© 2018 Earnest LLC. All rights reserved. Earnest LLC and its subsidiaries, including Earnest Operations LLC, are not sponsored by or agencies of the United States of America.
2 Important Disclosures for Laurel Road.
Laurel Road Disclosures
APR stands for “Annual Percentage Rate.” Rates listed include a 0.25% EFT discount, for automatic payments made from a checking or savings account. Interest rates as of 11/8/2018. Rates subject to change.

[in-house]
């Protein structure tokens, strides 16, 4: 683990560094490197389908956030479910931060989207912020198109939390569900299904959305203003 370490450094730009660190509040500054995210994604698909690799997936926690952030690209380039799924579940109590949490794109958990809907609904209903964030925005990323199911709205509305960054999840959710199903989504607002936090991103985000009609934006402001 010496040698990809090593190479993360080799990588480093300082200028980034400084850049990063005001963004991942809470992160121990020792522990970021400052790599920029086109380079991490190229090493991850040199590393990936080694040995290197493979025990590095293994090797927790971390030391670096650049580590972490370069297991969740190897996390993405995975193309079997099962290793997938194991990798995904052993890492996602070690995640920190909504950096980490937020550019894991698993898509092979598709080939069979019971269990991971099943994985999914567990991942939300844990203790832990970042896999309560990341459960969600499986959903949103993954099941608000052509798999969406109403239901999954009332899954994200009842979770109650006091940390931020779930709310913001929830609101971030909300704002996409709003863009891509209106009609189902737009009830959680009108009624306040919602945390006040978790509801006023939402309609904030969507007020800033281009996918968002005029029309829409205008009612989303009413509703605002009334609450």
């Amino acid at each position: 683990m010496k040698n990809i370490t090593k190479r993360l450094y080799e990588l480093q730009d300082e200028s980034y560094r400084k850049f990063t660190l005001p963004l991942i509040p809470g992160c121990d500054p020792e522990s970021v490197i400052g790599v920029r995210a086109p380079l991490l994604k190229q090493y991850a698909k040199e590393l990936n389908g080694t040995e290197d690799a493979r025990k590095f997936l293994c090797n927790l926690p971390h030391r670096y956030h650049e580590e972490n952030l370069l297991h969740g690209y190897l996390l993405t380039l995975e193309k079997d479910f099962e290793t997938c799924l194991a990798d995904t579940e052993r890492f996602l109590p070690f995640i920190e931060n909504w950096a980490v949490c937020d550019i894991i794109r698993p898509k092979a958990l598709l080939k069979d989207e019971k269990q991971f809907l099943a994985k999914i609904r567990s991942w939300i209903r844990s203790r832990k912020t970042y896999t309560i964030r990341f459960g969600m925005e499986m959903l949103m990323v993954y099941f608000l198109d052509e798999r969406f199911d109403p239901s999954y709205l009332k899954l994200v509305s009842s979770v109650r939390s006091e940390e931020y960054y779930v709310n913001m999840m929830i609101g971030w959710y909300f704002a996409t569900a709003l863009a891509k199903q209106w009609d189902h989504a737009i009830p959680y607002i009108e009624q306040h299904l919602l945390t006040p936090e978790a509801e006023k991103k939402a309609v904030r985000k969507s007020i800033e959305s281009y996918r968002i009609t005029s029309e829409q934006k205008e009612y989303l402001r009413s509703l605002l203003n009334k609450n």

Variable rate options consist of a range from 3.27% per year to 6.09% per year for a 5-year term, 4.64% per year to 6.14% per year for a 7-year term, 4.69% per year to 6.19% per year for a 10-year term, 4.94% per year to 6.44% per year for a 15-year term, or 5.19% per year to 6.69% per year for a 20-year term, with no origination fees. APR is subject to increase after consummation. The variable interest rate will change on the first day of every month (“Change Date”) if the Current Index changes. The variable interest rates are based on a Current Index, which is the 1-month London Interbank Offered Rate (LIBOR) (currency in US dollars), as published on The Wall Street Journal’s website. The variable interest rates and Annual Percentage Rate (APR) will increase or decrease when the 1-month LIBOR index changes. The variable interest rates are calculated by adding a margin ranging from 0.98% to 3.80% for the 5-year term loan, 2.35% to 3.85% for the 7-year term loan, 2.40% to 3.90% for the 10-year term loan, 2.65% to 4.15% for the 15-year term loan, and 2.90% to 4.40% for the 20-year term loan, respectively, to the 1-month LIBOR index published on the 25th day of each month immediately preceding each “Change Date,” as defined above, rounded to two decimal places, with no origination fees. If the 25th day of the month is not a business day or is a US federal holiday, the reference date will be the most recent date preceding the 25th day of the month that is a business day. The monthly payment for a sample $10,000 loan at a range of 3.27% per year to 6.09% per year for a 5-year term would be from $180.89 to $193.75. The monthly payment for a sample $10,000 loan at a range of 4.64% per year to 6.14% per year for a 7-year term would be from $139.65 to $146.76. The monthly payment for a sample $10,000 loan at a range of 4.69% per year to 6.19% per year for a 10-year term would be from $104.56 to $111.98. The monthly payment for a sample $10,000 loan at a range of 4.94% per year to 6.44% per year for a 15-year term would be from $78.77 to $86.78. The monthly payment for a sample $10,000 loan at a range of 5.19% per year to 6.69% per year for a 20-year term would be from $67.05 to $75.68.